Microsoft has announced that its Surface Pro tablet, loaded with Windows 8, will arrive on store shelves Feb. 9.
The Surface tablets represent a considerable gamble for Microsoft. Rather than sell Windows to a third-party device manufacturer—the model that made the company rich in the first place—Microsoft decided to build the Surface’s hardware and software in-house. While Apple’s managed to rack up considerable profits via a similar strategy, it remains to be seen whether Microsoft can pull it off.
This past fall, Microsoft released a version of Surface running Windows RT, a version of Windows 8 designed to run on devices powered by ARM architecture, which dominates the tablet market. It hasn’t proven a runaway success; independent analysts estimated sales at anywhere from a few hundred thousand to a million units in the first quarter.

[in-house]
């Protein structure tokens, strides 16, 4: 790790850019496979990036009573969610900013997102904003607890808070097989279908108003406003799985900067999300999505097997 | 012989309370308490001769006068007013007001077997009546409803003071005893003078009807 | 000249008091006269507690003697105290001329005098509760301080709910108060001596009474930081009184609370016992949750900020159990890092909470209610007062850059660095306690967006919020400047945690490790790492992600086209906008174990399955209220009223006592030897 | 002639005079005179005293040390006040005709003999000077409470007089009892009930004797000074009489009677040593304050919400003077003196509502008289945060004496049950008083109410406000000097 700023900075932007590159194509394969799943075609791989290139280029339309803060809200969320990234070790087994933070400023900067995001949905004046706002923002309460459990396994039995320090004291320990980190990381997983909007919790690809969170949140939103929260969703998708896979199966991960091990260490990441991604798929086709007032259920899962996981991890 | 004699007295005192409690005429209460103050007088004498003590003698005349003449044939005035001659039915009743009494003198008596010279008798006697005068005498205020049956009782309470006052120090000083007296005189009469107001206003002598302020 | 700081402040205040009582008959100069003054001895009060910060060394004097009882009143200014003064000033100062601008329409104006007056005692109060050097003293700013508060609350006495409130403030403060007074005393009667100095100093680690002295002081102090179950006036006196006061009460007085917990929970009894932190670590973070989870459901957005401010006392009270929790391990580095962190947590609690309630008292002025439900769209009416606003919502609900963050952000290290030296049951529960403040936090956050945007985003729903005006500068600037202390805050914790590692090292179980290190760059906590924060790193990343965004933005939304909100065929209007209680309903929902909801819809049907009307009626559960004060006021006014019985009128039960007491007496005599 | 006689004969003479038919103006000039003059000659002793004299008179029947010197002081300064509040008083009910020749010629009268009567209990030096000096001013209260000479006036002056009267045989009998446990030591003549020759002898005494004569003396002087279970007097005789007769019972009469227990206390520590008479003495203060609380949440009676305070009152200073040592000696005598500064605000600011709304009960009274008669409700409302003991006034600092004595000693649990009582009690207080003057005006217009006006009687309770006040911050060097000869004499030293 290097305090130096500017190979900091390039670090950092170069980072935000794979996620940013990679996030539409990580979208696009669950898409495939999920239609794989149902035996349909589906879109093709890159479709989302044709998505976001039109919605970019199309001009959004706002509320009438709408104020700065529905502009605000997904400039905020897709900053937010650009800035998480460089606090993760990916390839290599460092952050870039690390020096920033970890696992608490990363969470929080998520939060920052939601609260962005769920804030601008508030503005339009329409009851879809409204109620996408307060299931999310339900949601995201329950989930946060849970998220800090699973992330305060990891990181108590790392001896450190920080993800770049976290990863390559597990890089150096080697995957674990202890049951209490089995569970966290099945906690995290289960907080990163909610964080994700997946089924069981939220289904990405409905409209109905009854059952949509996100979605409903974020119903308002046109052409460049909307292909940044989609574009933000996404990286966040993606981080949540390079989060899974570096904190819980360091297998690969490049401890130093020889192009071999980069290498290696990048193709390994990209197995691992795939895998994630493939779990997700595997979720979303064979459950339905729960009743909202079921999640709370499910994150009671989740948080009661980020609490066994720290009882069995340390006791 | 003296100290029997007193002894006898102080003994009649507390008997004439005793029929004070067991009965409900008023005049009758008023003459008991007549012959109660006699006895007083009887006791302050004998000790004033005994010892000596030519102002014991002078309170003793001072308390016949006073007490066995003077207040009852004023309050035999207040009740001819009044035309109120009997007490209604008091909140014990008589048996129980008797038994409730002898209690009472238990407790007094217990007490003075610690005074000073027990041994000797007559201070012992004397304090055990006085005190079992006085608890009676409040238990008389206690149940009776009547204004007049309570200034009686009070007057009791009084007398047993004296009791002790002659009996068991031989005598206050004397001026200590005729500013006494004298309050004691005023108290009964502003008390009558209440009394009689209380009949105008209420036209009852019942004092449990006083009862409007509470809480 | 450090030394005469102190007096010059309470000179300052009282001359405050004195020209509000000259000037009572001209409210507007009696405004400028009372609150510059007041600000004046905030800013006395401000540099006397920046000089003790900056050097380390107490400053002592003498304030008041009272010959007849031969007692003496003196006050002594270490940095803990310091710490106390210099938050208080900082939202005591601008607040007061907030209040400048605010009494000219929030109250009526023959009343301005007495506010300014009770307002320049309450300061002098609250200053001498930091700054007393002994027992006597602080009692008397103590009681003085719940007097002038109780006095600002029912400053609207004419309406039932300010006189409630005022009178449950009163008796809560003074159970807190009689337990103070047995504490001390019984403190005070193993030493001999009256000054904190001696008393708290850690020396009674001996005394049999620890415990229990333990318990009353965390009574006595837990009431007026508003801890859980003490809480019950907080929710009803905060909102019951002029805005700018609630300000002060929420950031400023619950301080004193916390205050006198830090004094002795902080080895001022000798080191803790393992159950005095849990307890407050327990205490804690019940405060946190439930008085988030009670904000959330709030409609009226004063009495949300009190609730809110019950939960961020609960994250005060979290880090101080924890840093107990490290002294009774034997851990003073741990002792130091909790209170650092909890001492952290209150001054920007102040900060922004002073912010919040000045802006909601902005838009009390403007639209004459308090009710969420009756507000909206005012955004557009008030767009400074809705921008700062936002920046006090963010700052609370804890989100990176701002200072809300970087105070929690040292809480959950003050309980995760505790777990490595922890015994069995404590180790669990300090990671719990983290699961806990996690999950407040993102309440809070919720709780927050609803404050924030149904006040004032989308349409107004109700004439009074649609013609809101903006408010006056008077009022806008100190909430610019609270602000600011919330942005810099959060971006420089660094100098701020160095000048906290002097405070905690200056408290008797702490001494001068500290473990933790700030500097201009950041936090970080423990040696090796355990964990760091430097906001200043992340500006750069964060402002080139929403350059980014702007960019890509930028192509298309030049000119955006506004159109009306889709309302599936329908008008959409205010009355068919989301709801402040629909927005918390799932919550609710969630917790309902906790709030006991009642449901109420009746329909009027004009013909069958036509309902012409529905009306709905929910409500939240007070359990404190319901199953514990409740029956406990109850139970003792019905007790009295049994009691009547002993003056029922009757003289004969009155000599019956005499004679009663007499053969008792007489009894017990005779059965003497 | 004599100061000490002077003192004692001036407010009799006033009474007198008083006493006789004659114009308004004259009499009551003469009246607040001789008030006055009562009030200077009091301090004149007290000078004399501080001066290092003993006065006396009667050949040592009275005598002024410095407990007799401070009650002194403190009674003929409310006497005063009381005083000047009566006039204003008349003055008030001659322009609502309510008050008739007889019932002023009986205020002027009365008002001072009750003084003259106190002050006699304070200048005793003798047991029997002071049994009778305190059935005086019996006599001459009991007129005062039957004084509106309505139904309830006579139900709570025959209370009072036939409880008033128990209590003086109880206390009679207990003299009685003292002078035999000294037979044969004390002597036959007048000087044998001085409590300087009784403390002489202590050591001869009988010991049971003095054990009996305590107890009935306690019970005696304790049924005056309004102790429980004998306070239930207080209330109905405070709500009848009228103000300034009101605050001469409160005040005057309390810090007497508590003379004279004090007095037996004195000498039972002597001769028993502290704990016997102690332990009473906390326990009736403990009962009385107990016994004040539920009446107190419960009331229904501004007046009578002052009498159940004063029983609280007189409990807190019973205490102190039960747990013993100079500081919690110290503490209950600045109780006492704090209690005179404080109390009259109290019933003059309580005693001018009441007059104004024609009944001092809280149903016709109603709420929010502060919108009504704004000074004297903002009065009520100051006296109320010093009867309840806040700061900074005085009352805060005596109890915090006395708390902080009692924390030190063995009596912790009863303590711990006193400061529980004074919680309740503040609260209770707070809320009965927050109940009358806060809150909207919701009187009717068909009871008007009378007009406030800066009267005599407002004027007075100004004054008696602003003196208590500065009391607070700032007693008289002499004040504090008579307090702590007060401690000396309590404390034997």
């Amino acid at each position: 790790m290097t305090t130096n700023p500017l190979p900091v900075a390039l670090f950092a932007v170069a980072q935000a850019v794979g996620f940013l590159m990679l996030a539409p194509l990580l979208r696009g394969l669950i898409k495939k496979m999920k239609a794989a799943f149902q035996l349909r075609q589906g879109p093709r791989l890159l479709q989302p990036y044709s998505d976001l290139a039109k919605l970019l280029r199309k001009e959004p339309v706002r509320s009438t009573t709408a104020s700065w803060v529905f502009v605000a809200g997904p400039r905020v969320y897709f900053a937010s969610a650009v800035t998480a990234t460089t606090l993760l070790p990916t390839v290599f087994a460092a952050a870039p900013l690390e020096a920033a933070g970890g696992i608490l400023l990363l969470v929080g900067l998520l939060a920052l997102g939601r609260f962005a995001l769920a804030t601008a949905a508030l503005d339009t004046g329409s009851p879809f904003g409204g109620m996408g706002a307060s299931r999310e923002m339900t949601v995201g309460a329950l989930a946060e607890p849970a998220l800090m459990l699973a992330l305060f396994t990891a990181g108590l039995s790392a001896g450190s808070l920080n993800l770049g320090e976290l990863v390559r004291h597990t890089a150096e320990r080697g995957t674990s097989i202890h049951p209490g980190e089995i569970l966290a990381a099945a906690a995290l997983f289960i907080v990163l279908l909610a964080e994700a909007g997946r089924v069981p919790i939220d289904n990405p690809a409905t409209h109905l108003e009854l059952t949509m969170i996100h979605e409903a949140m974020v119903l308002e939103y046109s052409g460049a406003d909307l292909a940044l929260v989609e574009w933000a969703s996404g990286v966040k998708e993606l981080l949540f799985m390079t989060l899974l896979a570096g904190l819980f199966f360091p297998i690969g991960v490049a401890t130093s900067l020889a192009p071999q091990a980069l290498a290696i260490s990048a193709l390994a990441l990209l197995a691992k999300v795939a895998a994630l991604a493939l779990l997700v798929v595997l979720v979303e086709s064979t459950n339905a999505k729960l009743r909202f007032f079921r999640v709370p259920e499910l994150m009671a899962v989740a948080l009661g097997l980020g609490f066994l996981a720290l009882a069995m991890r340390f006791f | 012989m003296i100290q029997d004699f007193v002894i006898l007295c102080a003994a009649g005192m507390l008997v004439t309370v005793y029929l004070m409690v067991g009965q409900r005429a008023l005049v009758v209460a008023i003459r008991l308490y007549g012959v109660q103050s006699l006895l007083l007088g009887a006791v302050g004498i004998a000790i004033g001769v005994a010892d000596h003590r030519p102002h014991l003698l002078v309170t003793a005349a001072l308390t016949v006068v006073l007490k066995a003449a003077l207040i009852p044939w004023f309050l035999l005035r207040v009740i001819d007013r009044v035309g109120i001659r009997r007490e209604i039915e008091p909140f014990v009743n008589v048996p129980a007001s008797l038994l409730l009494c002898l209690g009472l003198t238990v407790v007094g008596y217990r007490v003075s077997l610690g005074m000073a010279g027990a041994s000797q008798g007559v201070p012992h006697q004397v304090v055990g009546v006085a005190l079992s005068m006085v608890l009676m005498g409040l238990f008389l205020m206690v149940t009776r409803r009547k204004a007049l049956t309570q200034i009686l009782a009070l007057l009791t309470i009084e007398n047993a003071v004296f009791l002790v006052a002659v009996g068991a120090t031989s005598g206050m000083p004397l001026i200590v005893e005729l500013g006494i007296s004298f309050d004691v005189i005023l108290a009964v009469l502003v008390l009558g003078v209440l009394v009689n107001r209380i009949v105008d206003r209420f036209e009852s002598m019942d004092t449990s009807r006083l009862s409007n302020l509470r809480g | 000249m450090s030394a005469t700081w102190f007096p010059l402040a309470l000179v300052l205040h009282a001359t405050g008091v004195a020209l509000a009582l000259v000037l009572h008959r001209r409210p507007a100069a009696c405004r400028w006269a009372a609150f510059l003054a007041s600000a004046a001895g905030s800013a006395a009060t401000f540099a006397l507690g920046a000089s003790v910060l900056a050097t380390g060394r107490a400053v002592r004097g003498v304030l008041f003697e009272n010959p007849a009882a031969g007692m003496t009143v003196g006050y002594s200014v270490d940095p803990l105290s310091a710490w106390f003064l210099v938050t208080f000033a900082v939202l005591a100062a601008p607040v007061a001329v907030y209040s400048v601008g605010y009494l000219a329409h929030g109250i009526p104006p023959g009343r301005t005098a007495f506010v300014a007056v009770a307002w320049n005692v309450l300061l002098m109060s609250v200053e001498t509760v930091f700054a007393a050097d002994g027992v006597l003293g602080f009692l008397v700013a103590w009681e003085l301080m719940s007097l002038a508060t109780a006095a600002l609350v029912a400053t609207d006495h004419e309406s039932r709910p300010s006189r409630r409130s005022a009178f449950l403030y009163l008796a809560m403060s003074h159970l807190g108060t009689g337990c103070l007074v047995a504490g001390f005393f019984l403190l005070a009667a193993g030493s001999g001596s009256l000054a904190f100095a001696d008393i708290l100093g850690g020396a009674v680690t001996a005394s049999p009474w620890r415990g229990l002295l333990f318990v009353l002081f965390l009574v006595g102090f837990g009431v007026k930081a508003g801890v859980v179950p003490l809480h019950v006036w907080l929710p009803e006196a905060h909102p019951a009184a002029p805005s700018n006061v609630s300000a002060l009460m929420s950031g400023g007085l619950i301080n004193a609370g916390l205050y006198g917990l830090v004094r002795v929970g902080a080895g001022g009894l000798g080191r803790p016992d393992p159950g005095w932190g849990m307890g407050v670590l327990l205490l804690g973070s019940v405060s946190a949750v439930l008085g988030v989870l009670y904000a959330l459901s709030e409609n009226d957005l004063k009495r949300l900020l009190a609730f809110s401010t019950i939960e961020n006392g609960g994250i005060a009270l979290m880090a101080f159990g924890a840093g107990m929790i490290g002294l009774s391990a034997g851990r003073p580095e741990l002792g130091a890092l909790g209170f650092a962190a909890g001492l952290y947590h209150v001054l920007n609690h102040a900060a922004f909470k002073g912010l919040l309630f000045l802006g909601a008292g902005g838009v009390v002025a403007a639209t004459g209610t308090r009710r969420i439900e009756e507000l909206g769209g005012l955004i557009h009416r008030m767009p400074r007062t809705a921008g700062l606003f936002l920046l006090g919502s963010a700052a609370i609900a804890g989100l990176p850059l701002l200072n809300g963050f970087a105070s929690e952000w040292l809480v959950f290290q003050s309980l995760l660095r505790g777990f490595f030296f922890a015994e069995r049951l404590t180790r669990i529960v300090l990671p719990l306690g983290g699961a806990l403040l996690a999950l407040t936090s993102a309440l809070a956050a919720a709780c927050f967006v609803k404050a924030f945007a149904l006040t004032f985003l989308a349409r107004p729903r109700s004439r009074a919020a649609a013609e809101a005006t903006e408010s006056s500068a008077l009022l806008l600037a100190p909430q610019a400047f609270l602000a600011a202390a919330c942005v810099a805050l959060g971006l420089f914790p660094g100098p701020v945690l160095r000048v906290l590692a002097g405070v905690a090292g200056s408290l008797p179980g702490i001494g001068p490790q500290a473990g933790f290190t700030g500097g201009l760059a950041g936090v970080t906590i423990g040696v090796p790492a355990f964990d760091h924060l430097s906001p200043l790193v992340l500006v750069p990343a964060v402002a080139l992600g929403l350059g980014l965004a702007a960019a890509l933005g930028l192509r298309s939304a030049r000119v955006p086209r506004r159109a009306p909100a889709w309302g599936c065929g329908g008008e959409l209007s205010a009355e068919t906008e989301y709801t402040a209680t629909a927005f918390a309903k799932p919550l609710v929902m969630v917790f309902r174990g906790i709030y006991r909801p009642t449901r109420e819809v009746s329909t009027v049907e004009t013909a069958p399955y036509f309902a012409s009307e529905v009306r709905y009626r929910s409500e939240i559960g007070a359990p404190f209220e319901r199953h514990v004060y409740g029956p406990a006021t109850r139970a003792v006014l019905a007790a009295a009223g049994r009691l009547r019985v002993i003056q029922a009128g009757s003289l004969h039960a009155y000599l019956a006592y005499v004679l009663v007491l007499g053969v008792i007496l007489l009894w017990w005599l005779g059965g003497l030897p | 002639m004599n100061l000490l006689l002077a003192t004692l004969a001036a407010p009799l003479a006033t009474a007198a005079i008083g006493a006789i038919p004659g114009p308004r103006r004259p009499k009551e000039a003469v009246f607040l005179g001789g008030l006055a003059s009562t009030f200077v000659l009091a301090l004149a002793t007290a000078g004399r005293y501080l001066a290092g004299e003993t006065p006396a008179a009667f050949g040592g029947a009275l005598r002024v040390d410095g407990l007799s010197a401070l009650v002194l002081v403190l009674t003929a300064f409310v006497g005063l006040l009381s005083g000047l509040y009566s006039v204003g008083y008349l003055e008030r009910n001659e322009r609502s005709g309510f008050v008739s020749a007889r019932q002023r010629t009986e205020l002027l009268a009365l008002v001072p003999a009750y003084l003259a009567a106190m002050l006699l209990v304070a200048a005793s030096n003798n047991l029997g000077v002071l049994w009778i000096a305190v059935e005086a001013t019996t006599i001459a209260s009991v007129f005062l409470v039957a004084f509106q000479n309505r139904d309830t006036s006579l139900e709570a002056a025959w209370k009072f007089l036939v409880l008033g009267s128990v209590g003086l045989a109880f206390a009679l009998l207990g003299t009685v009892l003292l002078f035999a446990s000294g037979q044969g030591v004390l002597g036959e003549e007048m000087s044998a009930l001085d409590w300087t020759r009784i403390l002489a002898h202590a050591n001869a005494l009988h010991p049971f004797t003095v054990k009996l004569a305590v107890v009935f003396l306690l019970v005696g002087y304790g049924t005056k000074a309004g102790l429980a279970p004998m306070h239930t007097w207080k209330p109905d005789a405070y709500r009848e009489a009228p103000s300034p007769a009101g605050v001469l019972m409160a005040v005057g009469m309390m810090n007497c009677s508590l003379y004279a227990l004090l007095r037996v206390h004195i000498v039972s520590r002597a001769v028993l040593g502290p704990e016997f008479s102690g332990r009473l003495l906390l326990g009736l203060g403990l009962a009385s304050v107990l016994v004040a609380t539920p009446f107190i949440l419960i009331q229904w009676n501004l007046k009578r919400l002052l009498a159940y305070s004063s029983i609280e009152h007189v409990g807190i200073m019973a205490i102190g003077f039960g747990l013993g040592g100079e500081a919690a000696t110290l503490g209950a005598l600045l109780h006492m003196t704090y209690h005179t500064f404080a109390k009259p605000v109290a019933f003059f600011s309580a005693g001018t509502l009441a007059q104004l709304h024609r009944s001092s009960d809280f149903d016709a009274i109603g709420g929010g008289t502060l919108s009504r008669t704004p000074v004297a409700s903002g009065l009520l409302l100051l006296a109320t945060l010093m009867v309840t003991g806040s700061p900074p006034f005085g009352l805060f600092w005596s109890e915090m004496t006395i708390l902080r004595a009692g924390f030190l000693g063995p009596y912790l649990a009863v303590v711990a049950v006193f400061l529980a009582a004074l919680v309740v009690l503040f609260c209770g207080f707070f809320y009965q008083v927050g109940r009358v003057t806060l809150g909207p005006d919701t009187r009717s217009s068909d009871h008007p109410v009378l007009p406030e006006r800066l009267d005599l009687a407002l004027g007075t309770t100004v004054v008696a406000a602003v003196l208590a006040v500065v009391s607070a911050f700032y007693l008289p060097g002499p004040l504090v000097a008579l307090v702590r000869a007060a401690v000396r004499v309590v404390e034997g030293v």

Windows RT charged into the marketplace with what some perceived as a distinct disadvantage: although it bears a cosmetic resemblance to Windows 8, it can’t run legacy programs built for Windows on “traditional” x86 processors. But Surface Pro can—which could make it a true test of whether Microsoft’s strategy can succeed.
The Surface Pro features an Intel Core i5 processor, a full-size USB 3.0 port, a 10.6-inch screen capable of 1920×1080 resolution, and support for digital pen input. It weighs a bit less than two pounds, with a thickness of just under 14 millimeters. If it has an Achilles Heel, it’s the reported four-hour battery life—half that of Surface with Windows RT, and somewhat less than many laptops and tablets on the market. Cost could also prove a factor: the 64GB version of the device will retail for $899, with the 128GB version coming in a little higher at $999. The flexible cover that doubles as a keyboard, such a prominent part of the Surface marketing campaign, is sold separately.
If Microsoft wins its bet, Surface Pro could attract longtime Windows users who want a lightweight touch-screen capable of running their favorite programs, as well as tablet users who might have otherwise opted for an iPad or Google Android device. If it loses, however, then its attempt to become more of a services-and-devices company will be seriously wounded, if not destroyed entirely.